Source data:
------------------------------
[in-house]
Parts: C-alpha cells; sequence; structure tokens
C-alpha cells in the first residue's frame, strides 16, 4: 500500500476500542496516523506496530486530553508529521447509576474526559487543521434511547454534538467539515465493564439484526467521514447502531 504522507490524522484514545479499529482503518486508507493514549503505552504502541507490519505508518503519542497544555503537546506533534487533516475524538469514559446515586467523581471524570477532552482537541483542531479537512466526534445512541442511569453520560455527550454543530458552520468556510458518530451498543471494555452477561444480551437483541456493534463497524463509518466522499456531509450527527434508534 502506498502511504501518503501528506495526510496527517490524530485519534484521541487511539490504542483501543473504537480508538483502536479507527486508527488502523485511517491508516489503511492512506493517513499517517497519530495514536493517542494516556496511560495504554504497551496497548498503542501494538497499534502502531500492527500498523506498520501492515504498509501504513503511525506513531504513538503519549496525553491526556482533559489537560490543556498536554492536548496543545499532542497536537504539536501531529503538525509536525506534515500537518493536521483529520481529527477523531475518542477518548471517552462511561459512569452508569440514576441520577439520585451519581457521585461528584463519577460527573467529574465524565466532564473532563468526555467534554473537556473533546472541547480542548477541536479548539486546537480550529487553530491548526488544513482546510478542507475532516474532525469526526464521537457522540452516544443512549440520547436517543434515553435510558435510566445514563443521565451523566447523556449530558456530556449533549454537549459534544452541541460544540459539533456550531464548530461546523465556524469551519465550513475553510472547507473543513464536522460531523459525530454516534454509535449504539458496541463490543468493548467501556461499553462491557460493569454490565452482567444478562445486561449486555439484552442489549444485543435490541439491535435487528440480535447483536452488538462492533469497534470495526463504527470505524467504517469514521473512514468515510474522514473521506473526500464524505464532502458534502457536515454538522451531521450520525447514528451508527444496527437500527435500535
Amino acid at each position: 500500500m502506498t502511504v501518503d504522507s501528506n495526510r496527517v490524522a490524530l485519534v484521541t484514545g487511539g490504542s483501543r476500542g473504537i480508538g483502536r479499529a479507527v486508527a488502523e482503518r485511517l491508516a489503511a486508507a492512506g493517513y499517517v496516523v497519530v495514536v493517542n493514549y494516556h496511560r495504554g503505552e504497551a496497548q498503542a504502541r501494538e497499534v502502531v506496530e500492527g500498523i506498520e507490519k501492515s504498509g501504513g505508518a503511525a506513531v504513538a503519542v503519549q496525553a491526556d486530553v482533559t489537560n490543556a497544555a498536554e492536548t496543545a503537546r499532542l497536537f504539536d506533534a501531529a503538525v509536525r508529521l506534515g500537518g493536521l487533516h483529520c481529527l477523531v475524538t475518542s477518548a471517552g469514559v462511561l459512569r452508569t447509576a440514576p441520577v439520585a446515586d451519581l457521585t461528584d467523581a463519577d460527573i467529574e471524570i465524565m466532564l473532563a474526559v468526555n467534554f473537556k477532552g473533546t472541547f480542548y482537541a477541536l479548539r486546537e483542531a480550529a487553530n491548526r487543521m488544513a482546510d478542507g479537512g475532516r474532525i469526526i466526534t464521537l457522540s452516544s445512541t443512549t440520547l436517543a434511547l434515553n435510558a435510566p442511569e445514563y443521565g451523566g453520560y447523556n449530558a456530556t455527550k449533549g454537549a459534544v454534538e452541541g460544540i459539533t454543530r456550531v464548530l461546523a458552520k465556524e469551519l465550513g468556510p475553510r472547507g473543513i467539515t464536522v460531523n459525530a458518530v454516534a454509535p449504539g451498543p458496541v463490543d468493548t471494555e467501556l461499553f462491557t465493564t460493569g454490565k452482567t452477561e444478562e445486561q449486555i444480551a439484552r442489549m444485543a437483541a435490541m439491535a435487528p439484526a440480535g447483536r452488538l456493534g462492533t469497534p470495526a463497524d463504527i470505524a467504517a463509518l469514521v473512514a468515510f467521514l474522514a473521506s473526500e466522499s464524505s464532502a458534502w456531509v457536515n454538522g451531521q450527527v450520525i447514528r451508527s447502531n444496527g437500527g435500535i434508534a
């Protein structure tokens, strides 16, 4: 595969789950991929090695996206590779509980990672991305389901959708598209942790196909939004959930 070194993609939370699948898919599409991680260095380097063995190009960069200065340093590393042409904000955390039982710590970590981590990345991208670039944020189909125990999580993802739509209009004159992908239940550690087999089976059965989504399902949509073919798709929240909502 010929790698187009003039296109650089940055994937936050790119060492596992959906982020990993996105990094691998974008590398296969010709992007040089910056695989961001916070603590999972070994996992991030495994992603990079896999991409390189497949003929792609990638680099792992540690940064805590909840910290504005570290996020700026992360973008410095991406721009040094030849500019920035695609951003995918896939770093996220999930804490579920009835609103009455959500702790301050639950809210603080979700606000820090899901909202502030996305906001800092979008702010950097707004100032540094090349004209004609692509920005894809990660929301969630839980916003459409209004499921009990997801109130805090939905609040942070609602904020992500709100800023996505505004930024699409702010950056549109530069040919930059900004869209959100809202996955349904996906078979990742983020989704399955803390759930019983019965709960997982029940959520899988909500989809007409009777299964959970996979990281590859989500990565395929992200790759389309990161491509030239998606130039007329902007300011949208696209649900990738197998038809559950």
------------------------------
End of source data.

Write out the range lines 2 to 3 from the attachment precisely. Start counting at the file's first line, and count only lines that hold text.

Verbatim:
Parts: C-alpha cells; sequence; structure tokens
C-alpha cells in the first residue's frame, strides 16, 4: 500500500476500542496516523506496530486530553508529521447509576474526559487543521434511547454534538467539515465493564439484526467521514447502531 504522507490524522484514545479499529482503518486508507493514549503505552504502541507490519505508518503519542497544555503537546506533534487533516475524538469514559446515586467523581471524570477532552482537541483542531479537512466526534445512541442511569453520560455527550454543530458552520468556510458518530451498543471494555452477561444480551437483541456493534463497524463509518466522499456531509450527527434508534 502506498502511504501518503501528506495526510496527517490524530485519534484521541487511539490504542483501543473504537480508538483502536479507527486508527488502523485511517491508516489503511492512506493517513499517517497519530495514536493517542494516556496511560495504554504497551496497548498503542501494538497499534502502531500492527500498523506498520501492515504498509501504513503511525506513531504513538503519549496525553491526556482533559489537560490543556498536554492536548496543545499532542497536537504539536501531529503538525509536525506534515500537518493536521483529520481529527477523531475518542477518548471517552462511561459512569452508569440514576441520577439520585451519581457521585461528584463519577460527573467529574465524565466532564473532563468526555467534554473537556473533546472541547480542548477541536479548539486546537480550529487553530491548526488544513482546510478542507475532516474532525469526526464521537457522540452516544443512549440520547436517543434515553435510558435510566445514563443521565451523566447523556449530558456530556449533549454537549459534544452541541460544540459539533456550531464548530461546523465556524469551519465550513475553510472547507473543513464536522460531523459525530454516534454509535449504539458496541463490543468493548467501556461499553462491557460493569454490565452482567444478562445486561449486555439484552442489549444485543435490541439491535435487528440480535447483536452488538462492533469497534470495526463504527470505524467504517469514521473512514468515510474522514473521506473526500464524505464532502458534502457536515454538522451531521450520525447514528451508527444496527437500527435500535